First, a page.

I’ll repeat it — I try to get one or, if I can, two of the top tier players who steal bases — like a Jose Ramirez or Ronald Acuna. When it comes to the middle rounds, I am not going to panic and reach on a Dee Gordon, Mallex Smith and I’ll even throw A.J. Pollock in here. Once you are through the first five or six rounds, I am no longer thinking about speed. Here’s why: let’s go back to the double-digit stolen base pool of 1,479 – those players who can make an impact in the category. The four or five-category studs are surely drafted knocking out 25% of the pool (364 steals). Then you must figure that the five super speed guys’ 183 bags (2018 stats) are also gone (see list above). Now 37% of the double-digit steals pool is gone. There are 932 stolen bases left to draft from the double-digit stolen base crowd. But, 402 went undrafted – 43% of this pool. Why am I worrying about stolen bases when almost half of what can significantly help me can essentially be had for free after the draft? If you know how to play the waiver wire.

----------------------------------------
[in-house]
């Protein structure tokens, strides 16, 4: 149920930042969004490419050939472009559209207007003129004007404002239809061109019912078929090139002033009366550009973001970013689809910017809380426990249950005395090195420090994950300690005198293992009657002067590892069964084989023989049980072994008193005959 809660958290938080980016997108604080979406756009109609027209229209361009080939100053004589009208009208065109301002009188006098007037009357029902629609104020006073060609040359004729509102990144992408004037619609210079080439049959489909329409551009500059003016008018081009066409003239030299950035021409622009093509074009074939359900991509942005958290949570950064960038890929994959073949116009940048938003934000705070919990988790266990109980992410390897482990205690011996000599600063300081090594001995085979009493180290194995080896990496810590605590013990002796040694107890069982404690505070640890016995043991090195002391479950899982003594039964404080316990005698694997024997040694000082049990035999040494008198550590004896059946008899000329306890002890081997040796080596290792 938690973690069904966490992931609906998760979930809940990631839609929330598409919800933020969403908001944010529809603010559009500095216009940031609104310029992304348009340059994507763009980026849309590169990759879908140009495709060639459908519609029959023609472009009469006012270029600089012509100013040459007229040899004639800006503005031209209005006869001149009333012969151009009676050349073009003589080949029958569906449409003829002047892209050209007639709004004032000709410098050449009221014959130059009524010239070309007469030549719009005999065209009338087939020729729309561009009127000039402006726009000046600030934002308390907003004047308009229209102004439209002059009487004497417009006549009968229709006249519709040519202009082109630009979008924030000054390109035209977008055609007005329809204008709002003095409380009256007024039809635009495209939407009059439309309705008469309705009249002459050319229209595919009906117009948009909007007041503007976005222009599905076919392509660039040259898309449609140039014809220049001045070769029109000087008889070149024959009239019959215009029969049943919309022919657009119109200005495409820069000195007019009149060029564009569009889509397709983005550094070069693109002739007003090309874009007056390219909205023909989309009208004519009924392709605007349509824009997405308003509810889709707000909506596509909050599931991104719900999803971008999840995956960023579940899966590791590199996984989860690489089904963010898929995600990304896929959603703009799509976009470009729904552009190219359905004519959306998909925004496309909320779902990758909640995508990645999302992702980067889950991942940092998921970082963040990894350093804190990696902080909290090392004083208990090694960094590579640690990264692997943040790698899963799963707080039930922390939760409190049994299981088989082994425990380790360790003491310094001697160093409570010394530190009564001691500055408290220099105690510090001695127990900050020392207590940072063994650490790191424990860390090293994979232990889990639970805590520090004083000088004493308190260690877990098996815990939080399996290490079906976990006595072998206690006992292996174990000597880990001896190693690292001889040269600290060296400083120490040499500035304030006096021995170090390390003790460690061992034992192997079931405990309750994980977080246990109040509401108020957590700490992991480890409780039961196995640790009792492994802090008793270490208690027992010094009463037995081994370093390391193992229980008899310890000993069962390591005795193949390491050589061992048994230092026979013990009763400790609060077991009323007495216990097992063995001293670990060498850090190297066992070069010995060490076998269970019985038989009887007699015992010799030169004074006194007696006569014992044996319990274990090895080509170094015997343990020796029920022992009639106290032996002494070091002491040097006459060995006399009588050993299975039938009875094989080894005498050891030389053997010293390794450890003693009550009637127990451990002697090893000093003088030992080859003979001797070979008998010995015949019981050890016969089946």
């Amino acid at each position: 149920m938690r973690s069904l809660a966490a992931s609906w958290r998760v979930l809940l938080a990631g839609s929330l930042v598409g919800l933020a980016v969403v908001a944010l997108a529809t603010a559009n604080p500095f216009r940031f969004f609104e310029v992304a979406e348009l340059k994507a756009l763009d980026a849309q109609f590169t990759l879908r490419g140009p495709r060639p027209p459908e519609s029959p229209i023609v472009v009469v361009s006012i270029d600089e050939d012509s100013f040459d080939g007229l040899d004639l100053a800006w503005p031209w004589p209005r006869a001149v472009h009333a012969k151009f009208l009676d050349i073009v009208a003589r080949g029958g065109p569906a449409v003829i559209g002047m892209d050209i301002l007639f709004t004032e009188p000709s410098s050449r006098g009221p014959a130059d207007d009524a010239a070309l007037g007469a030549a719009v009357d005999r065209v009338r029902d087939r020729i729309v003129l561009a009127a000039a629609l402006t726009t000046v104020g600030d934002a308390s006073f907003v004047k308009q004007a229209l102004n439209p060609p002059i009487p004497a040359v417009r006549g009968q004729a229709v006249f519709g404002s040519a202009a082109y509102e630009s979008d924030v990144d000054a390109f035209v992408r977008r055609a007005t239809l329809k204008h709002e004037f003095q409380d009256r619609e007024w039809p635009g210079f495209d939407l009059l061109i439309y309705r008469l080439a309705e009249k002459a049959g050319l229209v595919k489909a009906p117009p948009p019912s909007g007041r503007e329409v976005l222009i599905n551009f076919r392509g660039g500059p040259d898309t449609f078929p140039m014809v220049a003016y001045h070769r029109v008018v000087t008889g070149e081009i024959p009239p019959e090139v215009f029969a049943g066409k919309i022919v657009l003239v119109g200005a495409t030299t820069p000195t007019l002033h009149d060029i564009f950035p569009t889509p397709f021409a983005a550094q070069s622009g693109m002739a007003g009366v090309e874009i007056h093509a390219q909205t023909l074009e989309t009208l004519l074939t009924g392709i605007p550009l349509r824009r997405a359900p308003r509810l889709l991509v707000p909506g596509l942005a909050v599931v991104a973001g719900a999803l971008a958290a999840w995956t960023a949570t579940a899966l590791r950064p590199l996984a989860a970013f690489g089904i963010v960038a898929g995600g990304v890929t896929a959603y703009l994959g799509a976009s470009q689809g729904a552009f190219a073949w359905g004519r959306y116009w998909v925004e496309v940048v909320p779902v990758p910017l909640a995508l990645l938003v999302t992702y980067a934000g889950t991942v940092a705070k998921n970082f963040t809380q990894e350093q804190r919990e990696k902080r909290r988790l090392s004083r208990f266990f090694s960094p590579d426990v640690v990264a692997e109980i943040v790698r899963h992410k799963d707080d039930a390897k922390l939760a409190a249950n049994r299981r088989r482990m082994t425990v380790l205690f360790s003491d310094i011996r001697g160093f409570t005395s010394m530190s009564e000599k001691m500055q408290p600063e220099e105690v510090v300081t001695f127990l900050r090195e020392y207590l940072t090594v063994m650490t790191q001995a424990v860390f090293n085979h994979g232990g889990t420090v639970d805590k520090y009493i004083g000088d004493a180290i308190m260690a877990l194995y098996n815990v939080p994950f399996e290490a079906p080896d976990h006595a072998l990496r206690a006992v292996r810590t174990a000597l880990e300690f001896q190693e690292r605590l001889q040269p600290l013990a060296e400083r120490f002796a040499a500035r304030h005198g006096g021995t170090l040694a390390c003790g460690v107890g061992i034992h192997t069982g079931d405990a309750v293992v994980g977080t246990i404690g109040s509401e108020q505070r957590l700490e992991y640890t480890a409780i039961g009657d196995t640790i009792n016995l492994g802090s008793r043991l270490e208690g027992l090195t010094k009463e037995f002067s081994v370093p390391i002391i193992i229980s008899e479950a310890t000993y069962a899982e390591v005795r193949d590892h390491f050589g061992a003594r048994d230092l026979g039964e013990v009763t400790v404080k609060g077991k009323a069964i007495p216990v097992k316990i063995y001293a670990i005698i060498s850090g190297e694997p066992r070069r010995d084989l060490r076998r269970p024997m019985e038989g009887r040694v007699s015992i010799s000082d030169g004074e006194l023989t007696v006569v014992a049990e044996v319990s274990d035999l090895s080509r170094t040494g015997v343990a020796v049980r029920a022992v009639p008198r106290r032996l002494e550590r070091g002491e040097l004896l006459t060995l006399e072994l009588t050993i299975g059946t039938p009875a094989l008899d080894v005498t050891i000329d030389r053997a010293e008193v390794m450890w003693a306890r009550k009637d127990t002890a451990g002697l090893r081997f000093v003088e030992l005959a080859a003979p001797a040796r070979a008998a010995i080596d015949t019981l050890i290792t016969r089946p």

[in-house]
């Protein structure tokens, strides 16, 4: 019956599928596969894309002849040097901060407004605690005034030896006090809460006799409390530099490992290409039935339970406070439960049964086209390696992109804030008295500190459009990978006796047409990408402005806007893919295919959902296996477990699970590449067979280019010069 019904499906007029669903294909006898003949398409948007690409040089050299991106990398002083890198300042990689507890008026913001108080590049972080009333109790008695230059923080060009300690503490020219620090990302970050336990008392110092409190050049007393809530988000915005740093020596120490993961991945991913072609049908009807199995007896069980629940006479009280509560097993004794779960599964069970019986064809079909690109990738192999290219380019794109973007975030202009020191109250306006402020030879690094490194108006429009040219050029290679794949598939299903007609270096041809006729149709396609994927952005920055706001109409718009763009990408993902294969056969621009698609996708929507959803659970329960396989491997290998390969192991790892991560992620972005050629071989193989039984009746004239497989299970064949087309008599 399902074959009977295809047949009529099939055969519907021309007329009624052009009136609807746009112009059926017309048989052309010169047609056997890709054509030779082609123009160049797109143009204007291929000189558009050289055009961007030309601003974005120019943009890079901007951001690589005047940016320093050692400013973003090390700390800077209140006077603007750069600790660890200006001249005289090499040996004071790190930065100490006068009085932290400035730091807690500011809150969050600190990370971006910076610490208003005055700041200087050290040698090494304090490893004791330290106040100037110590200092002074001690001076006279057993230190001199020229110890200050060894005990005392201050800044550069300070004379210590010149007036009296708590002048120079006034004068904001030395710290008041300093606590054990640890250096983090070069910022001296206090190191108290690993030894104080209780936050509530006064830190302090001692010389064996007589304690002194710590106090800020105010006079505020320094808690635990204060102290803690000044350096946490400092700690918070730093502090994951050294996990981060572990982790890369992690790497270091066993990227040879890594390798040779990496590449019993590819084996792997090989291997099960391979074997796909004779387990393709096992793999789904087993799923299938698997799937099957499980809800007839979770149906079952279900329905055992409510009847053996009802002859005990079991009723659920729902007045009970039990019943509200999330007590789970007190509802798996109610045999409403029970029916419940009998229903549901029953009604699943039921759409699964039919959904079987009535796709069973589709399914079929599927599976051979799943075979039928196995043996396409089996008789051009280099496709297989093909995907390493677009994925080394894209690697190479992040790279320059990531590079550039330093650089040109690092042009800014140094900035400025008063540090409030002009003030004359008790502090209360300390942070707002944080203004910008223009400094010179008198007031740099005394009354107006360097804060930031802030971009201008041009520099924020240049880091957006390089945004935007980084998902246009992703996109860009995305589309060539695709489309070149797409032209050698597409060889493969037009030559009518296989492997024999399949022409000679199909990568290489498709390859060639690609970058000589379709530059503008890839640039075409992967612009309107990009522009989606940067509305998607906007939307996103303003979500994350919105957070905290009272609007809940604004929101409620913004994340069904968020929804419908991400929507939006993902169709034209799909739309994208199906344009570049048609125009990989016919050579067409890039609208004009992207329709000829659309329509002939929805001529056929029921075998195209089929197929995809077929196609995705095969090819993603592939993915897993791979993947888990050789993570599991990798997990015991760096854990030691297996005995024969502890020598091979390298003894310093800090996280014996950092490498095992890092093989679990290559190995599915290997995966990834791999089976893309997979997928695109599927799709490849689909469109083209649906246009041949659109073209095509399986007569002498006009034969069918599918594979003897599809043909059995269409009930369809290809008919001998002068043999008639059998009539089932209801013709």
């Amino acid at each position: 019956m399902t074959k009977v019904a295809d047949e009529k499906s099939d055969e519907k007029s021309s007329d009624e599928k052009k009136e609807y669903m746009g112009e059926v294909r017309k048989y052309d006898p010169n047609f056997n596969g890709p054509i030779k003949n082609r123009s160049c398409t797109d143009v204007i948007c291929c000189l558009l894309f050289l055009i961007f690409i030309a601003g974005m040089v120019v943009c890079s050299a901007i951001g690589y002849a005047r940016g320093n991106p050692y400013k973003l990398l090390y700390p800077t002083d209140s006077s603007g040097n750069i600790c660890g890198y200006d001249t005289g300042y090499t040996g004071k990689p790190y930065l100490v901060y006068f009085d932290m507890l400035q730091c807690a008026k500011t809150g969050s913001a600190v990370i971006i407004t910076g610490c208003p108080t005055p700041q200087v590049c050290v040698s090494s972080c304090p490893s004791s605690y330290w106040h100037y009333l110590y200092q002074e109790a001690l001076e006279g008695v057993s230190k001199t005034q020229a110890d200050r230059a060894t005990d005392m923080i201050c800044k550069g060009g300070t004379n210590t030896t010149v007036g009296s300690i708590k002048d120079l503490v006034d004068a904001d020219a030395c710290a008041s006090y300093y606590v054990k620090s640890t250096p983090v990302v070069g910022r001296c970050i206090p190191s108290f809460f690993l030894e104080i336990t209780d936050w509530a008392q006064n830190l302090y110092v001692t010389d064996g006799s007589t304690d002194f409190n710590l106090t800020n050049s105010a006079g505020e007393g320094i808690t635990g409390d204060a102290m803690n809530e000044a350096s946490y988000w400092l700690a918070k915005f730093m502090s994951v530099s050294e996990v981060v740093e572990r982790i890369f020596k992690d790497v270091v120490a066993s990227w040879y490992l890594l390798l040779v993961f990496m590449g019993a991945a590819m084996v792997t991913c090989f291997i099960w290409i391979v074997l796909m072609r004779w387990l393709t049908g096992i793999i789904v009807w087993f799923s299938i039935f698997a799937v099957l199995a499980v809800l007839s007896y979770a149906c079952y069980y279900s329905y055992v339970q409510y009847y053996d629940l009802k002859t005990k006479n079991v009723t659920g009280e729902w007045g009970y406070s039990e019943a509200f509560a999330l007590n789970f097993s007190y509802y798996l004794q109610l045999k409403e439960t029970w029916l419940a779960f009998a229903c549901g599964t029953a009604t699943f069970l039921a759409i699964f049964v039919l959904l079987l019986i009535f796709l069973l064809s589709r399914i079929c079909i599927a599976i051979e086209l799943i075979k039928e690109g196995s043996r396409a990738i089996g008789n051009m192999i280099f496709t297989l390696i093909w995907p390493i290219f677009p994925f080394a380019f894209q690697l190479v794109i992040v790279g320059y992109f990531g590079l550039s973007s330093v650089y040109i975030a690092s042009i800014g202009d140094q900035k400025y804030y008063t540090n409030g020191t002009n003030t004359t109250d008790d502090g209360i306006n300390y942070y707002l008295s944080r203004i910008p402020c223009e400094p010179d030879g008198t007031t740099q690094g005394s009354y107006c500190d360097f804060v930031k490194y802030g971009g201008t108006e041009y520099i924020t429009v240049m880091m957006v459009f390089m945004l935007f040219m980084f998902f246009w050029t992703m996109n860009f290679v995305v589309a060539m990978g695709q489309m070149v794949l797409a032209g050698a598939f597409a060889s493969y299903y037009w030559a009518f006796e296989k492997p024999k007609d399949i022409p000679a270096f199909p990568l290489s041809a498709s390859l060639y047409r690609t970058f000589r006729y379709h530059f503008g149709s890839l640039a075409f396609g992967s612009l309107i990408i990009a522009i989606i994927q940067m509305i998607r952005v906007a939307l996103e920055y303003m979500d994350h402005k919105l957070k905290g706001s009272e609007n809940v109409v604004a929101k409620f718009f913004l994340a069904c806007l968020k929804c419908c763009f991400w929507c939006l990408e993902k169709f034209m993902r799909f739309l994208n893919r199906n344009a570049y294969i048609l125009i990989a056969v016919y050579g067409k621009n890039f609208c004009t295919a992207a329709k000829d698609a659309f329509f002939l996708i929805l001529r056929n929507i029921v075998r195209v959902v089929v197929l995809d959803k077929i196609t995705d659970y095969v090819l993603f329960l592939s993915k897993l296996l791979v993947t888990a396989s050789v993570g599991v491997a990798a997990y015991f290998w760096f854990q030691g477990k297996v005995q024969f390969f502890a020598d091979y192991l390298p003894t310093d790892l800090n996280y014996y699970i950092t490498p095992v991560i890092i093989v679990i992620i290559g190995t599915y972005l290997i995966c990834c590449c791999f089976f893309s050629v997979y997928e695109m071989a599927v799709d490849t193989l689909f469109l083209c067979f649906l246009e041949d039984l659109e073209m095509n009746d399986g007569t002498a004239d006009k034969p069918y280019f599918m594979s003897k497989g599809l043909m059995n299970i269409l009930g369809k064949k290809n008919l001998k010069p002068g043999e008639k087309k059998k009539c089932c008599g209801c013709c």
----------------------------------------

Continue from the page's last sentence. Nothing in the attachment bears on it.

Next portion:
Look at last year’s waiver wire steal darlings:

  1. Adalberto Mondesi
  2. Jonathan Villar (he was dropped in most leagues early in the season)
  3. Greg Allen
  4. Roman Quinn
  5. Amed Rosario
  6. Shohei Ohtani (Batter) in Yahoo leagues
  7. Harrison Bader

I will make three exceptions after round six as these players I feel can produce top-five round value immediately, contributing in speed among other categories:

  1. Victor Robles
  2. Garrett Hampson
  3. Harrison Bader